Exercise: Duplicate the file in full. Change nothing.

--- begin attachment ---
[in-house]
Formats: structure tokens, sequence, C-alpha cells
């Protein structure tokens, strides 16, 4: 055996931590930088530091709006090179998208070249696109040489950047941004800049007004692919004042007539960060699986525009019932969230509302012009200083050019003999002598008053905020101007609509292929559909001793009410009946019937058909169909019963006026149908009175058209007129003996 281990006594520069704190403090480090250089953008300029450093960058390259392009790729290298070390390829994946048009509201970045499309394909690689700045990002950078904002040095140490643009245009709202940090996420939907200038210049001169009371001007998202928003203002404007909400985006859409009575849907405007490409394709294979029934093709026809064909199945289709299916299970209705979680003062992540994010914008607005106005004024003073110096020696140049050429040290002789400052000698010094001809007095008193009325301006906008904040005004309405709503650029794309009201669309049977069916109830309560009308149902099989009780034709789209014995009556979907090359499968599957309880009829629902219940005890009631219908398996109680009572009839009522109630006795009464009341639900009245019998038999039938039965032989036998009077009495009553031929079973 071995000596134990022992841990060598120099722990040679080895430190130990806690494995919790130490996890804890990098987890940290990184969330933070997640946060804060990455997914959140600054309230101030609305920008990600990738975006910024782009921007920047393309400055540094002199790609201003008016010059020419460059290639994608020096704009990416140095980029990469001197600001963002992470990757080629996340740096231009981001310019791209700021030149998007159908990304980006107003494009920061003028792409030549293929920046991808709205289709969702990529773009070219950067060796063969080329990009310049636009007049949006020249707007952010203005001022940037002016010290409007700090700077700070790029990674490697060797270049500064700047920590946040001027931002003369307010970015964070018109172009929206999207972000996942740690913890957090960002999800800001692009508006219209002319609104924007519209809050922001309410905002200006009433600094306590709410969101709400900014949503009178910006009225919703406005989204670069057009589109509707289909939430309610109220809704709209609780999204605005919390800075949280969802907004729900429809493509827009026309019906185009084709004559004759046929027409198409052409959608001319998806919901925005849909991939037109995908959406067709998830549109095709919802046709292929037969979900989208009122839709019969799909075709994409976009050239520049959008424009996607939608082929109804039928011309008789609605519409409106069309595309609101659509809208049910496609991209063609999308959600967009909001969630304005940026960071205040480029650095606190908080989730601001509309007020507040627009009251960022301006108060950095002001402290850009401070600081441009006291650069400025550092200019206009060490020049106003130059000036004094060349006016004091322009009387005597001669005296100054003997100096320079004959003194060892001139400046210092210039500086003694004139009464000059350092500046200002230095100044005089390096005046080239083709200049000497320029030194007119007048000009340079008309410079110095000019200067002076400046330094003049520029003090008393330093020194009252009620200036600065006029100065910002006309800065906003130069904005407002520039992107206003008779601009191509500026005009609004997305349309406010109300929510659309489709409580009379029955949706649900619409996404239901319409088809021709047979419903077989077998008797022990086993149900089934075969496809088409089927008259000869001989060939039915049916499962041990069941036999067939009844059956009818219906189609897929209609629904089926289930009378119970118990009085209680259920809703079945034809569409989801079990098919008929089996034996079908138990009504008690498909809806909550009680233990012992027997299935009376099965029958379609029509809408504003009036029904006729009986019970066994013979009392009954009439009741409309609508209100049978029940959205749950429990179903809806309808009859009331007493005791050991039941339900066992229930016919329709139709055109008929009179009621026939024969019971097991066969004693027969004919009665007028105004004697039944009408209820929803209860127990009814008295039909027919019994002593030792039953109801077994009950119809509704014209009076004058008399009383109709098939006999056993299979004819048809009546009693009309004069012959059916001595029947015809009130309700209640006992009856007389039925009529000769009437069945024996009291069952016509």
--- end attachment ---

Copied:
[in-house]
Formats: structure tokens, sequence, C-alpha cells
């Protein structure tokens, strides 16, 4: 055996931590930088530091709006090179998208070249696109040489950047941004800049007004692919004042007539960060699986525009019932969230509302012009200083050019003999002598008053905020101007609509292929559909001793009410009946019937058909169909019963006026149908009175058209007129003996 281990006594520069704190403090480090250089953008300029450093960058390259392009790729290298070390390829994946048009509201970045499309394909690689700045990002950078904002040095140490643009245009709202940090996420939907200038210049001169009371001007998202928003203002404007909400985006859409009575849907405007490409394709294979029934093709026809064909199945289709299916299970209705979680003062992540994010914008607005106005004024003073110096020696140049050429040290002789400052000698010094001809007095008193009325301006906008904040005004309405709503650029794309009201669309049977069916109830309560009308149902099989009780034709789209014995009556979907090359499968599957309880009829629902219940005890009631219908398996109680009572009839009522109630006795009464009341639900009245019998038999039938039965032989036998009077009495009553031929079973 071995000596134990022992841990060598120099722990040679080895430190130990806690494995919790130490996890804890990098987890940290990184969330933070997640946060804060990455997914959140600054309230101030609305920008990600990738975006910024782009921007920047393309400055540094002199790609201003008016010059020419460059290639994608020096704009990416140095980029990469001197600001963002992470990757080629996340740096231009981001310019791209700021030149998007159908990304980006107003494009920061003028792409030549293929920046991808709205289709969702990529773009070219950067060796063969080329990009310049636009007049949006020249707007952010203005001022940037002016010290409007700090700077700070790029990674490697060797270049500064700047920590946040001027931002003369307010970015964070018109172009929206999207972000996942740690913890957090960002999800800001692009508006219209002319609104924007519209809050922001309410905002200006009433600094306590709410969101709400900014949503009178910006009225919703406005989204670069057009589109509707289909939430309610109220809704709209609780999204605005919390800075949280969802907004729900429809493509827009026309019906185009084709004559004759046929027409198409052409959608001319998806919901925005849909991939037109995908959406067709998830549109095709919802046709292929037969979900989208009122839709019969799909075709994409976009050239520049959008424009996607939608082929109804039928011309008789609605519409409106069309595309609101659509809208049910496609991209063609999308959600967009909001969630304005940026960071205040480029650095606190908080989730601001509309007020507040627009009251960022301006108060950095002001402290850009401070600081441009006291650069400025550092200019206009060490020049106003130059000036004094060349006016004091322009009387005597001669005296100054003997100096320079004959003194060892001139400046210092210039500086003694004139009464000059350092500046200002230095100044005089390096005046080239083709200049000497320029030194007119007048000009340079008309410079110095000019200067002076400046330094003049520029003090008393330093020194009252009620200036600065006029100065910002006309800065906003130069904005407002520039992107206003008779601009191509500026005009609004997305349309406010109300929510659309489709409580009379029955949706649900619409996404239901319409088809021709047979419903077989077998008797022990086993149900089934075969496809088409089927008259000869001989060939039915049916499962041990069941036999067939009844059956009818219906189609897929209609629904089926289930009378119970118990009085209680259920809703079945034809569409989801079990098919008929089996034996079908138990009504008690498909809806909550009680233990012992027997299935009376099965029958379609029509809408504003009036029904006729009986019970066994013979009392009954009439009741409309609508209100049978029940959205749950429990179903809806309808009859009331007493005791050991039941339900066992229930016919329709139709055109008929009179009621026939024969019971097991066969004693027969004919009665007028105004004697039944009408209820929803209860127990009814008295039909027919019994002593030792039953109801077994009950119809509704014209009076004058008399009383109709098939006999056993299979004819048809009546009693009309004069012959059916001595029947015809009130309700209640006992009856007389039925009529000769009437069945024996009291069952016509």